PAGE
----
Interesting UK Study on Social Networking Sites Role in Hiring Decisions
July 18, 2007
Have you noticed a recent trend in this blog of chronicaling the role Social Networking sites play in the hiring process? This story isn’t going away and neither is the trend for employers to go on-line to learn about their candidates. This study conducted in the UK by Joslin Rowe, a financial services recruiter finds that 20% of the employers polled said that they used social networking such as myspace to find out more information about their job applicants. The poll says that 68% of respondants claim to have used search engines. While I question the sampling of employers used in this study, these numbers do suggest that more and more employers are using the internet as a means to qualify candidates. And while this study reflects employers in the UK, this trend no doubt exists throughout the industrialized world.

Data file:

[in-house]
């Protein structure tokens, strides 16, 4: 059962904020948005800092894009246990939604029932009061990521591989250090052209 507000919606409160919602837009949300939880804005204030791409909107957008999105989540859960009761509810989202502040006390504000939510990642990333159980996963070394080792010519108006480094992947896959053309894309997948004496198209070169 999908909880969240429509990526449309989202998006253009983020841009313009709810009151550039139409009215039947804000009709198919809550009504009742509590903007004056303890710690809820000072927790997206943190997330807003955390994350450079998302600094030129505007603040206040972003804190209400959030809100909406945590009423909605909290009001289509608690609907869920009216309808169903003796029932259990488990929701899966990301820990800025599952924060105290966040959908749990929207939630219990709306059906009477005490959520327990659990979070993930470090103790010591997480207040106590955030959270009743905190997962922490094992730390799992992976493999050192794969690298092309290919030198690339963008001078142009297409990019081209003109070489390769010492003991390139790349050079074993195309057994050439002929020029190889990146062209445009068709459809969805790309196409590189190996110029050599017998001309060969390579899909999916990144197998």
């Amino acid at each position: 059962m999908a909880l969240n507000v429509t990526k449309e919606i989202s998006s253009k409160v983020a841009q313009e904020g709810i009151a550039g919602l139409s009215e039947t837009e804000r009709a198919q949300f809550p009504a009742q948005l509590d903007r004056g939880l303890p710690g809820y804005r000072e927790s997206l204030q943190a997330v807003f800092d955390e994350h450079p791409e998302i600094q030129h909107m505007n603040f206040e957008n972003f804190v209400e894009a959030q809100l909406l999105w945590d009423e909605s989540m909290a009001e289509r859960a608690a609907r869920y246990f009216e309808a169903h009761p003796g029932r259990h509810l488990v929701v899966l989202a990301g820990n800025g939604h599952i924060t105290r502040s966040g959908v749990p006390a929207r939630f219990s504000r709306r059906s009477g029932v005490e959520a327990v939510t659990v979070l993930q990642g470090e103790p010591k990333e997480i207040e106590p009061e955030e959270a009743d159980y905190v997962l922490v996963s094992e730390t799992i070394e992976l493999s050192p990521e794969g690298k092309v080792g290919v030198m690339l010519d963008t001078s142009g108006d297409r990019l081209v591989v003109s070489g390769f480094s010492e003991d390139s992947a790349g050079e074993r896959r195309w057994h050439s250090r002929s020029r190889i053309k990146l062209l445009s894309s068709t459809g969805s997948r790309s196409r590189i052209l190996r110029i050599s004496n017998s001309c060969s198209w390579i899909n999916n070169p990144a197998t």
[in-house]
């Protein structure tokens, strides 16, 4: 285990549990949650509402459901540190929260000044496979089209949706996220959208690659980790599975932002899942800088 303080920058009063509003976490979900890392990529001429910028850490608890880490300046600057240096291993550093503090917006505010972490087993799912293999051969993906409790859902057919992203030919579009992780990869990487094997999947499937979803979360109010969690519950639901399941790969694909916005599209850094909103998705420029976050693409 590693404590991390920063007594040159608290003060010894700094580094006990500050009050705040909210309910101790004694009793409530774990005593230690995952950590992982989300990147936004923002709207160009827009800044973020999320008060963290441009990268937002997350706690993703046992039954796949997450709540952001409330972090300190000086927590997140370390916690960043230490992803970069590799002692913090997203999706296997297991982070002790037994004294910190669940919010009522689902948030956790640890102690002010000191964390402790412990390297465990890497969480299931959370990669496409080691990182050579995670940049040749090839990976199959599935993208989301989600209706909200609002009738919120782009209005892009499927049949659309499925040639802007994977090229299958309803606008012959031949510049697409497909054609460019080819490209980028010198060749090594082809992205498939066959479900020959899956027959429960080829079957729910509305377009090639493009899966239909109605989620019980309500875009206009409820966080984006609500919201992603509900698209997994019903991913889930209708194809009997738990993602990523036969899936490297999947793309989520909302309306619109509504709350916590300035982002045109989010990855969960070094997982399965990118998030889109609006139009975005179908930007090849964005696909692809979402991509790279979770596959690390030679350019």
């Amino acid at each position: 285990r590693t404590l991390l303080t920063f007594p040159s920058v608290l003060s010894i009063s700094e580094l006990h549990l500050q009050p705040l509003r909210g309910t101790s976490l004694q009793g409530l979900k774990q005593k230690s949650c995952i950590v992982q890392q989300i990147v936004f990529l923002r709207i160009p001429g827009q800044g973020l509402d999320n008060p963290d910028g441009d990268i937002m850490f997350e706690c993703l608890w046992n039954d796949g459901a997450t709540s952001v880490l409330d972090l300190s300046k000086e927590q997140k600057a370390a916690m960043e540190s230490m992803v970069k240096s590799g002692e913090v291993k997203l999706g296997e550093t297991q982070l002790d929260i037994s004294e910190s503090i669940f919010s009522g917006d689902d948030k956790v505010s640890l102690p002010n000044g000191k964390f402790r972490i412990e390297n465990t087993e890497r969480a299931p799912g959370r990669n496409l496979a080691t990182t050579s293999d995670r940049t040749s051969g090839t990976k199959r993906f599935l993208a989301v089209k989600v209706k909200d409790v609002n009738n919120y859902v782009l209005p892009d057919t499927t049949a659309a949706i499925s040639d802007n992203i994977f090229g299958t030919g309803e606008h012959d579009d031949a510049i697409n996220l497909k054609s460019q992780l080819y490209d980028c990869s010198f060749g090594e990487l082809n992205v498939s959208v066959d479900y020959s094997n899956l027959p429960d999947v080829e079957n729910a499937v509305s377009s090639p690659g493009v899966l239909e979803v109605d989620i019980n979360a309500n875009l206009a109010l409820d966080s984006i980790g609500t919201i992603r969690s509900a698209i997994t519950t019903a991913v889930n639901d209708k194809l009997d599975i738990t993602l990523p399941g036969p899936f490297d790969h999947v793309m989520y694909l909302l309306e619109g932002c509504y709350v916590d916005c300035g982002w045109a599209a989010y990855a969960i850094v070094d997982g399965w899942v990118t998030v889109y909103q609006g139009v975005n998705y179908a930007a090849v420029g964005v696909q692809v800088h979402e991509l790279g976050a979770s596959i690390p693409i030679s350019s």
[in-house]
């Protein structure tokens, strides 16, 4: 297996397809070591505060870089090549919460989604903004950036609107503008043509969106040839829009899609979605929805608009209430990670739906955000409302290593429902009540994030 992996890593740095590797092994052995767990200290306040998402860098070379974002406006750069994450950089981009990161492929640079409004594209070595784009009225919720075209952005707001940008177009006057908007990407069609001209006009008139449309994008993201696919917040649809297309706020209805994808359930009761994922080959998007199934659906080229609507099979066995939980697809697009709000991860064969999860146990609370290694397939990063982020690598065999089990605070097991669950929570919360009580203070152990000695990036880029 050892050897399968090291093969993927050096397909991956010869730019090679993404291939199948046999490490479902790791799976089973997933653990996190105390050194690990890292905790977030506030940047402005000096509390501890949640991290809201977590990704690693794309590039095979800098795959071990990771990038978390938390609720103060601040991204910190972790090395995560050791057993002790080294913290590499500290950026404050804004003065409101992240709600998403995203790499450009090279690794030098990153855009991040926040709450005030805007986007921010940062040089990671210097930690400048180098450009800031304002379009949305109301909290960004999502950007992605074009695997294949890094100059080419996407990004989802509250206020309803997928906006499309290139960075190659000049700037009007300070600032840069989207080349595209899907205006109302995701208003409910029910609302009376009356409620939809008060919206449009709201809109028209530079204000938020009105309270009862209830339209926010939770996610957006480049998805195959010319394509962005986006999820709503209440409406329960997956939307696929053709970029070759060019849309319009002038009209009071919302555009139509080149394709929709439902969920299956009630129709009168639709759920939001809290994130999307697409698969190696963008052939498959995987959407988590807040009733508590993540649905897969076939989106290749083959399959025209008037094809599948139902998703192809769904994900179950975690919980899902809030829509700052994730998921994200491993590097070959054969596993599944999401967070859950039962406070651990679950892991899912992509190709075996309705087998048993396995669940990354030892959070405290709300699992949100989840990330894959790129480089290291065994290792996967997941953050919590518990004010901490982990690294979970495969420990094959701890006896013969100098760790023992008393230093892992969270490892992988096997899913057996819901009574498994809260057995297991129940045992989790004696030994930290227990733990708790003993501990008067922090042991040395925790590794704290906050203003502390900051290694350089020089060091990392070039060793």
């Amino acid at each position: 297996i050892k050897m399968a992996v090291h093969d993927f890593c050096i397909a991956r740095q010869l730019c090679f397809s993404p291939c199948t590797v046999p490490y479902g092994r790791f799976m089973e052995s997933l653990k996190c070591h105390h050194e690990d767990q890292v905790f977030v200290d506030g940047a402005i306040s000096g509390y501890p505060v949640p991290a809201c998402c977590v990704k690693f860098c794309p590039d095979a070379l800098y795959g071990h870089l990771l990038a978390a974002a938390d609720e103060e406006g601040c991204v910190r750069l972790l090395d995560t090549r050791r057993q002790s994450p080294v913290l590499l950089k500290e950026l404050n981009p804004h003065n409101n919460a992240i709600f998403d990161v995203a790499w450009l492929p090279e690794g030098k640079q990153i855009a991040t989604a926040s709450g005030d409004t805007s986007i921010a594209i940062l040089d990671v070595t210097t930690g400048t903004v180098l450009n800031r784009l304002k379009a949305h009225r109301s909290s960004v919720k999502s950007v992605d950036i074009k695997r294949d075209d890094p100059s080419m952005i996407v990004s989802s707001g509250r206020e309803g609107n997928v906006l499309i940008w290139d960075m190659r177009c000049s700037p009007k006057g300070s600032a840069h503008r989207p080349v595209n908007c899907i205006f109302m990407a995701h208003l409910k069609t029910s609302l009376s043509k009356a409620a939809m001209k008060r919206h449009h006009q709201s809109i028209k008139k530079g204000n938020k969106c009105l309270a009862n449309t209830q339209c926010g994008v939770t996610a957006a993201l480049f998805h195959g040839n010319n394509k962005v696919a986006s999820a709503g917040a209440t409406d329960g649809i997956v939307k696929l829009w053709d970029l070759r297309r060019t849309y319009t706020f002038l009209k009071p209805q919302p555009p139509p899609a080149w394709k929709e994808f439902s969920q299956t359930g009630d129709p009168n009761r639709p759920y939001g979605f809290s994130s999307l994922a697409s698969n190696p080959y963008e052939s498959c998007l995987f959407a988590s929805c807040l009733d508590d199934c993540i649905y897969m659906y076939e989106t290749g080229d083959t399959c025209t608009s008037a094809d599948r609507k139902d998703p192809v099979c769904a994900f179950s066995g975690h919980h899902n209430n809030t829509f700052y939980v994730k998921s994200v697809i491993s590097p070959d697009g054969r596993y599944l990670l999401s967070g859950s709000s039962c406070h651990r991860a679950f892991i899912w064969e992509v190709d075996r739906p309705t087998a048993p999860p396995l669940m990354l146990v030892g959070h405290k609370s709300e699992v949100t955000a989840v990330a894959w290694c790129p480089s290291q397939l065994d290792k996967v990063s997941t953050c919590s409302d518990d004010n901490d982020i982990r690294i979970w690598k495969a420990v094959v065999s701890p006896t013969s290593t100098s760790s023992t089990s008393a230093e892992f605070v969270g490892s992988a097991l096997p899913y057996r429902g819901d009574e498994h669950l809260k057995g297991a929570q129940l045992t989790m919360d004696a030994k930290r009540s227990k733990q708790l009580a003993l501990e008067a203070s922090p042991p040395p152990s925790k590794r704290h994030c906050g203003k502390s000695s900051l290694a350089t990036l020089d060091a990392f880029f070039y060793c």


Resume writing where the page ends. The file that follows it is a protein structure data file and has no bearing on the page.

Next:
Here’s a question though. I don’t have numbers to support this assumption (although I hardly doubt that I am far off here), but I am guessing that most people over the age of 35 don’t not have a facebook or myspace account. Using this logic, that means that this practice is being used primarily for candidates just entering the workforce up to those looking for second and third jobs. What are these employers doing with the rest of their candidates? What qualifies as information that would prevent an individual from being employed? Who decides? How is the information found verified to ensure both that it is true and accurate?
All lot of questions. We don’t have the answers. I’m sure this won’t be the last entry on this topic.